Comparison of variants either present or absent in the non-cancerous genomes to drug response in toto

To obtain an indication of relative contribution to pharmacological response for the genetic variants, we summed those variants from Table S4A and B (column D, AA Impact) with respect to their presence or absence in the non-cancerous genomes. Based on these summations, the proportion of variants correlated to pharmacological response was 56.7% absent and 43.3%, present (in the normal genomes). This is evidence that more than half of the effect of genetic variants on pharmacological response come from the group absent from the non-cancerous genomes. This occurs despite the absent variants occurring in fewer cell lines, and thus being numerically much less abundant (7.0%) than the present (93.0%). Biologically, this implies that the present variants individually tend to be less influential in their effect on pharmacology; however, this is compensated for due to their numerical predominance.

A Web-based tool to explore and visualize variant-drug relationships

To facilitate the exploration of potential relationships between gene's variants and compound activities, we created the “Genetic variant versus drug visualization” tool (Figure 5). This tool is accessible through the URL in Figure 5A under the “NCI-60 Analysis Tools” tab, as shown in Figure 5B. The tool is selected in Step1 and the “compound:gene” combinations of interest entered in Step 2 with the compound as NSC number followed by a colon and the HUGO gene name (Fig. 5B); note that up to 150 combinations can be entered in the same query (see example in Fig. 5B). In Step 3, users enter their email address and click “Get data” to receive the output.

Figure 5. The “Genetic variant versus drug visualization” web-based tool and output examples.

A. The tool is accessed through our CellMiner web-application at B. Within the “NCI-60 Analysis Tools” tab (shown in red), the tool is selected by checking the box in Step 1. The compound and gene identifiers (up to 150 pairs) are entered in Step 2, using NSC numbers for the compounds, and HUGO names for the genes. Enter your email address and click “Get data” in Step 3 to receive the output (as an Excel file). C. The output incudes a bar-plot of the compound activity z scores. The x-axis is the activity z scores, and the y-axis the NCI-60 cell lines ordered by tissue of origin. The tabular output includes the cell lines (in column 1), the compound z scores (in column 2), followed by the amino acid changing variants. Cell lines whose activities or variant status contribute to a statistically significant relationship are indicated by yellow coloring. For the bar plot, brown fills indicate cell lines for which no variant correlates with a shift in drug activity, and the white fill that the cell line has a variant correlated to a shift in the drug activity, but that that cell does not contribute to the correlation. For the tabular data, the purple filled in headers indicate the variant(s) that have significant correlation to the compound activity. The white box indicates that the cell line contains a variant that correlates to the compound, but that that cell line has no significant shift in drug activity (that is it is less than plus or minus 0.5 standard deviations from the mean at 0).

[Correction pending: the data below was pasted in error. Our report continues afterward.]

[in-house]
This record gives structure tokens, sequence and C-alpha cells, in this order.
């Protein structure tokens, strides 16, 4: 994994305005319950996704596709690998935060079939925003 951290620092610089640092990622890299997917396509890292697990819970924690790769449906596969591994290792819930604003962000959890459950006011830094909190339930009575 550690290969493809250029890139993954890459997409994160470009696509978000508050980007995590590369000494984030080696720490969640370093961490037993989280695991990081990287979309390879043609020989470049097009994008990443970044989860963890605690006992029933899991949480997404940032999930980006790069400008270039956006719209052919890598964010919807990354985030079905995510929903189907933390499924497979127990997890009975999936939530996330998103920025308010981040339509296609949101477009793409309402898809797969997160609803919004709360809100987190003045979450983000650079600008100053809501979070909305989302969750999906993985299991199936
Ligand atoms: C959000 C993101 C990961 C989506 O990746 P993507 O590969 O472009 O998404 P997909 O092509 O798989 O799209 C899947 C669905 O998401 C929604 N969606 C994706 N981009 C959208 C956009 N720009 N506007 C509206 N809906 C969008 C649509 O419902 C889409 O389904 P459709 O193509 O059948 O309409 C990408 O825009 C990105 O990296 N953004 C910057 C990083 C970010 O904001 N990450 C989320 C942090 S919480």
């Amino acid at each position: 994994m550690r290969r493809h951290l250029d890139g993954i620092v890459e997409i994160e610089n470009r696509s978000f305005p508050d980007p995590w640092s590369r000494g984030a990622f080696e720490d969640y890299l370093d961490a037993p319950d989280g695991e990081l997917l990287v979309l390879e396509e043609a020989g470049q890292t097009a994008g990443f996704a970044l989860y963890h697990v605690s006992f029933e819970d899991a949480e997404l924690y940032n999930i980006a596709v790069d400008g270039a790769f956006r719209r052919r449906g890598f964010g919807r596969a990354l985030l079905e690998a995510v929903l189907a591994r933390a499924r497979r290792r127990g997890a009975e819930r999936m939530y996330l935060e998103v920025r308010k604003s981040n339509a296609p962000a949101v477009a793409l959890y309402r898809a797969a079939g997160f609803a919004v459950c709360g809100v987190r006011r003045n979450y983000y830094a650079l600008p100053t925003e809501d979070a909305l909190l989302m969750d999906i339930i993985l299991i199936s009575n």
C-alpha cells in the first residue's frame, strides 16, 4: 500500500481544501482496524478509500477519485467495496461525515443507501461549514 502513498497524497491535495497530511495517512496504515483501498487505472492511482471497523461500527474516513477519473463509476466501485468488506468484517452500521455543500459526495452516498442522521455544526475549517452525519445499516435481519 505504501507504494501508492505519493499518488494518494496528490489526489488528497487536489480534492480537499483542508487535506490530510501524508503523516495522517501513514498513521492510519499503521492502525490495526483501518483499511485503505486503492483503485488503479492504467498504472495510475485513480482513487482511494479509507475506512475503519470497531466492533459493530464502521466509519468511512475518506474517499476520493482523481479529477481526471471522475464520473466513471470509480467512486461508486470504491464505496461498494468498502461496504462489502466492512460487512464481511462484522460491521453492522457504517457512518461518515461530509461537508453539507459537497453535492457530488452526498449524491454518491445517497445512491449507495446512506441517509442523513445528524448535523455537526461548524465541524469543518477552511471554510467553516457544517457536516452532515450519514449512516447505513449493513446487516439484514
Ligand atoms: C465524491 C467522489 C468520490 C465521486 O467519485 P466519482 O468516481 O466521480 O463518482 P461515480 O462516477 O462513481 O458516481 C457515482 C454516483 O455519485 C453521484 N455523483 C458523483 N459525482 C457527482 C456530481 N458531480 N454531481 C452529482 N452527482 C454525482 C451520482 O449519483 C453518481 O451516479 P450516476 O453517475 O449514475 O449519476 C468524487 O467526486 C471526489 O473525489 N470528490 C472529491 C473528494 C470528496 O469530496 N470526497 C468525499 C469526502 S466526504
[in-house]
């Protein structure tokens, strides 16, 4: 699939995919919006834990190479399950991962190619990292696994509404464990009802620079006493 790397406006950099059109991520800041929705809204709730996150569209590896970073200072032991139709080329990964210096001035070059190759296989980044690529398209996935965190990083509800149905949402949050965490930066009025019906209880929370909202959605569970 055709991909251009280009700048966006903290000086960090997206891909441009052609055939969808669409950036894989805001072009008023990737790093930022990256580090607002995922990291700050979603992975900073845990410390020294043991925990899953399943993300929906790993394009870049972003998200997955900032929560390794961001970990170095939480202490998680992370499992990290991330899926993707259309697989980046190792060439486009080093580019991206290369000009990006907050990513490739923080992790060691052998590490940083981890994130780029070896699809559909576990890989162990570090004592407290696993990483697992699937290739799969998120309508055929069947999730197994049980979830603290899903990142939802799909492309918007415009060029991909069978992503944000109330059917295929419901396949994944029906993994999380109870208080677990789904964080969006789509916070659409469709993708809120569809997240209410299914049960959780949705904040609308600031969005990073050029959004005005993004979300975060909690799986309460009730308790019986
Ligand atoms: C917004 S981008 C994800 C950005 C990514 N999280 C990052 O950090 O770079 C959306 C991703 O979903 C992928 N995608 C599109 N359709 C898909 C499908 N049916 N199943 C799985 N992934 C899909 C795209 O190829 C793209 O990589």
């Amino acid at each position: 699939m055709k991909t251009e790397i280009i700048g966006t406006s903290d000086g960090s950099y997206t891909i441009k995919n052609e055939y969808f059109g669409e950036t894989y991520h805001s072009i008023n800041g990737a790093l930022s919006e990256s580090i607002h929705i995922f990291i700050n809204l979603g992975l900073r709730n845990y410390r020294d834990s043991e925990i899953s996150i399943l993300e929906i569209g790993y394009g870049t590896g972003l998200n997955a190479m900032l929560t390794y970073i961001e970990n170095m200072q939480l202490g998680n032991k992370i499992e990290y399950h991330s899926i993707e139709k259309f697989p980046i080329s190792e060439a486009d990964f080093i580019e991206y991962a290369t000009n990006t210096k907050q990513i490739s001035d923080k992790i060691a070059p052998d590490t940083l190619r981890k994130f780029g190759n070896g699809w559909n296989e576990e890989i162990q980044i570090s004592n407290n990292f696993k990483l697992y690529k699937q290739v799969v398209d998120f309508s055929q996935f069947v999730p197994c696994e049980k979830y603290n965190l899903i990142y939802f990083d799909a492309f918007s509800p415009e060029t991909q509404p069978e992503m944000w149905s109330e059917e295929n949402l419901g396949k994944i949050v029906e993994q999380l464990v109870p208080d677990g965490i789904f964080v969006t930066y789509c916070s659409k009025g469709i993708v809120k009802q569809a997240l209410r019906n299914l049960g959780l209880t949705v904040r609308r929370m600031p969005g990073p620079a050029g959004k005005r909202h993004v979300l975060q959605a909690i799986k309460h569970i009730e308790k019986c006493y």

For each query, the output, sent by return email within a few minutes, as an Excel file, contains a bar plot of the compound activity z scores (Figure 5C). In addition, there is side-by-side tabular data for these activity values, plus the amino acid changing variant percentages for the input gene for each cell line. Significant correlations (p<0.05) are indicated by yellow coloring of the bars for compound activity, and yellow highlighting of the percent conversions for the variants (Figure 5C). Additional information not shown in Figure 5C include: i) the drug name, ii) the drug mechanism of action (if known), iii) the compound PubChem identifier, iv) the variant genomic location, v) the variants nucleotide and amino acid changes, vi) the SIFT and Polyphen-2 scores for each variant, and whether these are considered to affect protein function, and vii) whether individual variants occur (and at which frequency) in normal genomes (either in the 1000 Genomes or the ESP5400). The two examples in Figure 5 illustrate the validity and usefulness of the approach. As expected, the activity of the BRAF inhibitor, vemurafenib is highly selectively for the BRAF-V600E mutated cell lines, which include most of the melanoma and 2 of the colon cell lines. Other associations can be explored at will. Notably, ifosfamide was correlated with RAD52 mutations (Fig. 5C, right panels).

A Web-based tool to identify variants for a single gene or in a pathway or functional group

As different variants can affect the function of a given gene (for instance TP53 or most tumor suppressor genes), and molecular pathways can be affected by genetic variants present in the different genes constituting the pathway, we designed a tool to both identify and sum those variants. This is the “Genetic variant summation” tool, accessible using the same URL as in Figure 5A, and found under the “NCI-60 Analysis Tools” tab. The tool is used by checking “Cell line signature” and “Genetic variant summation” in Step 1 (Figure 6A). Up to 150 genes (or a single gene) can be queried in a single search either by entering the list of genes (using official HUGO names), or by uploading the genes from a .txt or .xls file in Step 2. In Step 3, users enter their email address, and click “Get data” to obtain the results, which are sent by email within minutes as Excel files.

Figure 6. The “Genetic variant summation” tool, and output.